Queensland government to trial relocation sentencing instead of juvenile detention for youth crime

queensland government to trial relocation sentencing instead of juvenile detention for youth crime

Relocation sentencing would focus on the rehabilitation and upskilling of young offenders. (Supplied: Mona Aboriginal Corporation)

The Queensland government will introduce a form of relocation sentencing to address the state’s youth crime issues and take pressure off the juvenile detention system.

Queensland Premier Steven Miles said there was no “one simple solution to stop all youth offending”.

“Evidence tells us that on country programs have had some real success,” he said.

“This program will provide First Nations young people with ‘on-country’ experiences and culturally informed interventions, while also providing connection and an opportunity to change offending behaviour.”

There will be designated facilities in outback locations across the state that would focus on rehabilitation and vocational work.

A mandatory requirement of the procurement process for the new program will be that the service is delivered by, or in partnership with, an Aboriginal and/or Torres Strait Islander community-controlled organisation.

The government is inviting Expressions of Interest.

A similar model has been pushed by Katter’s Australian Party (KAP) for several years and has amassed support from communities affected by youth crime.

“Youth detention centres are a waste of time, they are training grounds for criminals,” said Kyle Yanner, mayor of the remote and predominantly Indigenous community of Mornington Island in Queensland’s gulf country.

“Things need to change and this is a step in the right direction.”

How is relocation sentencing different?

Many on-country rehabilitation programs exist in Queensland and involve small groups of at-risk youths being taken out bush for a few weeks.

However, the programs are not mandatory.

Many lose funding and are discontinued despite success.

Relocation sentencing would allow magistrates to mandate youth participation in the program which would also run for at least six to 12 months, according to KAP leader Robbie Katter.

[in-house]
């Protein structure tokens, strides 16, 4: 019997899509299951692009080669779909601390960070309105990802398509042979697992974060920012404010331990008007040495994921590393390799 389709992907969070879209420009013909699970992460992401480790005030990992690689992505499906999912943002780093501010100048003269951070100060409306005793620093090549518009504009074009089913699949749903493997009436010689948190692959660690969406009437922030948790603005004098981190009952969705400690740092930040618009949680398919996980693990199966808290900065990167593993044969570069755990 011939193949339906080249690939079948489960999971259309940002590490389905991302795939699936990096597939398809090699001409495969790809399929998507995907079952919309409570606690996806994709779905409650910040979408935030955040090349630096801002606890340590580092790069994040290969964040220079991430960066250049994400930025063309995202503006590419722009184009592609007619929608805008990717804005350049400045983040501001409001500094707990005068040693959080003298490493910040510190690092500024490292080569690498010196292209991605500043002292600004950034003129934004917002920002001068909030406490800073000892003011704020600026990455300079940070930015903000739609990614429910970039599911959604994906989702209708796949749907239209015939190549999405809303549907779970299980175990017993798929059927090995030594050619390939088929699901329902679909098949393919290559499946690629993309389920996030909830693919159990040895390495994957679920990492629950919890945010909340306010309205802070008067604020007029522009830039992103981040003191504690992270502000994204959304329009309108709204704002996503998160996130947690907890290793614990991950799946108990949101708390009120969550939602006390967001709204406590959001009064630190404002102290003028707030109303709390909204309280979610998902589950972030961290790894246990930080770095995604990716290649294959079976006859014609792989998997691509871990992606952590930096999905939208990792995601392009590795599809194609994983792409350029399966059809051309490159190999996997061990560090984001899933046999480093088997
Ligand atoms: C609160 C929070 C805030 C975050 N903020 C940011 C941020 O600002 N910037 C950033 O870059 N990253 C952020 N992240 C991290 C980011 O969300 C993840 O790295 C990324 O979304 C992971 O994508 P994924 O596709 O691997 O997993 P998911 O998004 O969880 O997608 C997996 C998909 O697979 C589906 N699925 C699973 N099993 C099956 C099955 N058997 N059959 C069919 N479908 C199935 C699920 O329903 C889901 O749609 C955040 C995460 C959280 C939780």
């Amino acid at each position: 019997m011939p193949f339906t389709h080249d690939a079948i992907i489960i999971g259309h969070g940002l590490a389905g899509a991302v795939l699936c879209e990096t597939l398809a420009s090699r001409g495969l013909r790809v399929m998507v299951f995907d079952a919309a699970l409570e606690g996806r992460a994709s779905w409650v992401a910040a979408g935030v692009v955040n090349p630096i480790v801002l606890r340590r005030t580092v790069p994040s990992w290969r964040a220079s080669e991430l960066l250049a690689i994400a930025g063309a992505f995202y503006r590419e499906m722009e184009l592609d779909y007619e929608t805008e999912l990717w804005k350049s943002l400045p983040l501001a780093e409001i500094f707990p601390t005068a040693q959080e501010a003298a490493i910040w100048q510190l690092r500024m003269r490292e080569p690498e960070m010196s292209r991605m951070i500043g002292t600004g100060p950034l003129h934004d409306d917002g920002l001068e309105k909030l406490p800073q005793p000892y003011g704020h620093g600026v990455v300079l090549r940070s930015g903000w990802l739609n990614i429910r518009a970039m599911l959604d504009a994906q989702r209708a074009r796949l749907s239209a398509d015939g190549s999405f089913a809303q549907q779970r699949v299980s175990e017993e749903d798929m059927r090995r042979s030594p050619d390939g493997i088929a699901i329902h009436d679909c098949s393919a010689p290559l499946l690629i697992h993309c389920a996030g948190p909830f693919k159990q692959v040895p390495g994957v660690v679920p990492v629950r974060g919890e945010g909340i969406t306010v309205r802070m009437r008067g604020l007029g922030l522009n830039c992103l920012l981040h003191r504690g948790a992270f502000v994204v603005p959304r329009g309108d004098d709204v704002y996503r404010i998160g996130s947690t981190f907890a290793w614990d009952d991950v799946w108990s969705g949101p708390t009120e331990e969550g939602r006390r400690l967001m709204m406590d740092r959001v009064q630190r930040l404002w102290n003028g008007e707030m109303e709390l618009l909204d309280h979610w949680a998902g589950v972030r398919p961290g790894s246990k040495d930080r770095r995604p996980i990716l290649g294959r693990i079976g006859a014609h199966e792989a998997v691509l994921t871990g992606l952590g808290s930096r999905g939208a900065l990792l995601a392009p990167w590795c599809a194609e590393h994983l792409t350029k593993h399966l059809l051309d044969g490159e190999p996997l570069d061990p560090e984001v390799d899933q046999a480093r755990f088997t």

Mr Katter said there would ideally be at least 20 relocation sentencing facilities scattered across the state and each should cater to the youths who attended them.

He said there were already remote residents interested in running relocation sentencing in their regions but needed the legislation to be able to make young offenders participate.

“You can easily get this program up and running with partners across the state but you need that sentencing option to force kids to do the work and to regulate and logistically support the people running the program,” he said.

Community support

Mr Yanner said remote locations such as Mornington Island were ideal for relocation sentencing.

“We’ve got cattle leases and we can train kids up to work on stations, learn new skills, work with horses,” Mr Yanner said.

“You put these kids in a beautiful, peaceful place away from temptations, keep them busy and proactive … love and nurture them through their problems and equip them with knowledge, skills and confidence they can take back.”

Transparency, accountability key

Former youth justice program manager Karl Howard said he had 15 years of experience delivering on-country programs to youth offenders in the Northern Territory where on-country programs were mandatory.

He said the legal requirement of relocation sentencing was crucial to its success.

“If the program is voluntary, the statistics show that the offender does not engage with that process and services often fail to ensure they do,” he said.

Mr Howard said the remote location of the program was also essential.

“The camps have to be 100 kilometres from anywhere so that the kids can’t run away,” he said.

“I’ve only seen one kid attempt to run away and the youth workers were able to handle that situation.”

He said cross-organisation information sharing, transparency and accountability of services linking up with any potential model were also key.

“It does work when information is shared between all government departments and non-government organisations need to be held responsible,” he said.

“It cannot be a tick and flick exercise just to meet the KPIs.”

Expression of Interest applications will be open from February 21, 2024, to March 12, 2024.

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